Stop calling it the ‘Capitol Insurrection’

World Net Daily

World Net Daily

“The Capitol Insurrection,” “the Siege,” “the armed insurrection in Washington, D.C.” It’s also been described as a “military-style formation” of “anti-government right-wing fringe organizations,” “the storming of the Capitol,” “the Capitol riot,” “armed” protests, and even “a medieval battle.”

And now it’s been called “the Capitol bombing.” A bombing! By no less an authority than the next attorney general, Merrick Garland.

This is getting ridiculous.

It was bad enough when someone decided to call it the “Capitol Insurrection.” It was not a good choice. I don’t know who it was – maybe Nancy Pelosi. But it was not appropriate to call it an “Insurrection.” It never rose to the meaning of that word, which conjures up dire synonyms like “Insurgence,” “Revolt” and “Rebellion.”

Do any of those words sound like a conflict that took just one life – a woman who was gunned down by an as-yet-unnamed Capitol policeman? I hardly think so. Do any of those synonyms suggest a conflict that lasted only a few hours? No.

It was a bad name and we all knew it the first time it was used. It was designed to inflame, to divide, to confuse. And indeed, it has inflamed and confused people to the point that Biden’s AG pick rachets up the rhetoric to “bombing.”

There have indeed been bombings of the Capitol in our history.

And they were all the handiwork of committed leftists.

The first came in 1954. A group of four armed Puerto Rican nationalists indiscriminately opened fire on the House floor from the visitors’ gallery and unfurled a Puerto Rican flag. Five members of Congress were wounded. The four assailants – three men and a woman – were apprehended and sentenced to lengthy prison terms, which Democrat President Jimmy Carter commuted in 1979.

That was the closest thing to an insurrection at the Capitol. Five members of Congress wounded!

The next incident came in 1971 when the Weather Underground did indeed bomb the Capitol. A bomb planted by the radical leftists to protest the U.S.-backed invasion of Laos was detonated in a restroom on the Senate side of the Capitol, causing extensive damage but no casualties. They perpetrated far more damage elsewhere – including killings in banks and police stations.

This one did not in itself warrant the “insurrection” label. But the Weather Underground would have been proud to be called “insurrectionists.”

The last incident came on Nov. 7, 1983, when the Capitol was again bombed by leftists. A thunderous explosion tore through the second floor of the Capitol’s north wing. The adjacent halls were virtually deserted. Many lives were thus spared. Minutes before the blast, a caller claiming to represent the “Armed Resistance Unit” had warned the Capitol switchboard that a bomb had been placed near the chamber in retaliation for recent U.S. military involvement in Grenada and Lebanon. Officials calculated damages of $250,000.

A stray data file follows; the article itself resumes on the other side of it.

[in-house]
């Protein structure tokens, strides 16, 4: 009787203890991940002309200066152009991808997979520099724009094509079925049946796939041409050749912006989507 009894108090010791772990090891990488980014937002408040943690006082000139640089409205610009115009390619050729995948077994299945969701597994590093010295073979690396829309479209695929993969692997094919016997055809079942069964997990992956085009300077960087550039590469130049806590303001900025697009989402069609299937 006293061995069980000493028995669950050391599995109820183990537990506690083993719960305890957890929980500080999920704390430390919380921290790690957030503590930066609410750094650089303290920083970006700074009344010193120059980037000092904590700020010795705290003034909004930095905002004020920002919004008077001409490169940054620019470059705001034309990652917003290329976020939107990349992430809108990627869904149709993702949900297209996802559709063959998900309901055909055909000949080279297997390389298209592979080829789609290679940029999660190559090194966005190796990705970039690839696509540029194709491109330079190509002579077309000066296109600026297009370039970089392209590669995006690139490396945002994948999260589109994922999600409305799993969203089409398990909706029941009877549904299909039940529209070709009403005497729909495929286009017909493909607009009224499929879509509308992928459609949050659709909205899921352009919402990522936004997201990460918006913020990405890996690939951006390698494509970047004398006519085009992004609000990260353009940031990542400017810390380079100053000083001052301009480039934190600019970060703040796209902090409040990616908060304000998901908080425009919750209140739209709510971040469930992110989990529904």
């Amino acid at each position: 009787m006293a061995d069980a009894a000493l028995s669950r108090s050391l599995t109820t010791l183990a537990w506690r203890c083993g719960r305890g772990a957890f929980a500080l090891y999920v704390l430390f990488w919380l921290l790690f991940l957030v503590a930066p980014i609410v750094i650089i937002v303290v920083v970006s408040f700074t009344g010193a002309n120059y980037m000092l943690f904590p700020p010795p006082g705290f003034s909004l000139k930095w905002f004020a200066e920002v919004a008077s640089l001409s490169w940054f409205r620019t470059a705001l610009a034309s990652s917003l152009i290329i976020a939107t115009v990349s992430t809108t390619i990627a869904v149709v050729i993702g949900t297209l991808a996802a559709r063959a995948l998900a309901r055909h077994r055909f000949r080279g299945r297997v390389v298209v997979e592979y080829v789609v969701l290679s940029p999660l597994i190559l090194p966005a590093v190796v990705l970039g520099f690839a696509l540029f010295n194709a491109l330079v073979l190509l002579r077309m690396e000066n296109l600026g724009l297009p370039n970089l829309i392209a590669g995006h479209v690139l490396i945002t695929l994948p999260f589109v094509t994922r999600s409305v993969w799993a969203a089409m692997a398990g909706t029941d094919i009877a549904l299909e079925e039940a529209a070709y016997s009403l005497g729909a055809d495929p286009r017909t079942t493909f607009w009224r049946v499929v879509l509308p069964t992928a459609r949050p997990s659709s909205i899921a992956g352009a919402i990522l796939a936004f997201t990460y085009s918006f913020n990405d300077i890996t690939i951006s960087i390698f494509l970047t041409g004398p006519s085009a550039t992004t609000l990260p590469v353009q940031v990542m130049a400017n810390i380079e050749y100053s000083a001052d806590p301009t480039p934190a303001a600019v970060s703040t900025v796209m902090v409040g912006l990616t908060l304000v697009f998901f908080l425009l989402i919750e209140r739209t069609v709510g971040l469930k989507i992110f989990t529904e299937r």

Just a bombing, not an insurrection. But it was the first of a pattern by the left-wing “Armed Resistance Unit.” Following a five-year investigation, federal agents arrested six members of the so-called Resistance Conspiracy in May 1988 and charged them with bombings of the Capitol, Ft. McNair and the Washington Navy Yard. In 1990, a federal judge sentenced Marilyn Buck, Laura Whitehorn and Linda Evans to lengthy prison terms for conspiracy and malicious destruction of government property. The court dropped charges against three co-defendants, already serving extended prison sentences for related crimes.

Then in 1998, an armed man stormed through a U.S. Capitol security checkpoint and opened fire, fatally wounding two police officers, and made his way to the Republican Whip’s office of Representative Tom DeLay. A tourist also was injured. The two slain officers became the first private citizens to lie in honor in the Capitol Rotunda.

This was perhaps the most serious and deadly attack on the Capitol of all of them. Yet no one called it an act of insurrection. It was deadly and it was armed – unlike the work of that MAGA crowd.

So remember all this the next time you hear someone absurdly talk about the “Capitol Insurrection” or “the Armed Rebellion” or the “Capitol Bombing” of January 6.

“The Gospel in Every Book of the Old Testament” by Joseph Farah is available in both hardcover and e-book versions.


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